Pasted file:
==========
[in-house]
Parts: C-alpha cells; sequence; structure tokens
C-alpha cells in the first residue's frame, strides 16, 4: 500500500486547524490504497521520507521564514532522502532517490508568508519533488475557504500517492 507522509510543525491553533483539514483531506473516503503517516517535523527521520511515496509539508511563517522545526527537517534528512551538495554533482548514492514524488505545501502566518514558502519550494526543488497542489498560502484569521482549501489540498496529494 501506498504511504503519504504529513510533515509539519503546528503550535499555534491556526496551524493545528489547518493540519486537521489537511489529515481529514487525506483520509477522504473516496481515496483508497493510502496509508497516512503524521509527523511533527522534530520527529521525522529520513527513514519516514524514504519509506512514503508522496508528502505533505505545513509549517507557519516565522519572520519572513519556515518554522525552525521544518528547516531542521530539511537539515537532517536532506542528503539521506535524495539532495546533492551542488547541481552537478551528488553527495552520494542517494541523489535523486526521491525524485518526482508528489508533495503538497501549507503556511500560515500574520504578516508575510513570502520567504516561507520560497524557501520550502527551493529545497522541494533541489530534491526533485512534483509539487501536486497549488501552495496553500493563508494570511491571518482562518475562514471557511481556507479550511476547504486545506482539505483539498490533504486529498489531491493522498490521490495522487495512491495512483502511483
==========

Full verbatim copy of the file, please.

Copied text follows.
[in-house]
Parts: C-alpha cells; sequence; structure tokens
C-alpha cells in the first residue's frame, strides 16, 4: 500500500486547524490504497521520507521564514532522502532517490508568508519533488475557504500517492 507522509510543525491553533483539514483531506473516503503517516517535523527521520511515496509539508511563517522545526527537517534528512551538495554533482548514492514524488505545501502566518514558502519550494526543488497542489498560502484569521482549501489540498496529494 501506498504511504503519504504529513510533515509539519503546528503550535499555534491556526496551524493545528489547518493540519486537521489537511489529515481529514487525506483520509477522504473516496481515496483508497493510502496509508497516512503524521509527523511533527522534530520527529521525522529520513527513514519516514524514504519509506512514503508522496508528502505533505505545513509549517507557519516565522519572520519572513519556515518554522525552525521544518528547516531542521530539511537539515537532517536532506542528503539521506535524495539532495546533492551542488547541481552537478551528488553527495552520494542517494541523489535523486526521491525524485518526482508528489508533495503538497501549507503556511500560515500574520504578516508575510513570502520567504516561507520560497524557501520550502527551493529545497522541494533541489530534491526533485512534483509539487501536486497549488501552495496553500493563508494570511491571518482562518475562514471557511481556507479550511476547504486545506482539505483539498490533504486529498489531491493522498490521490495522487495512491495512483502511483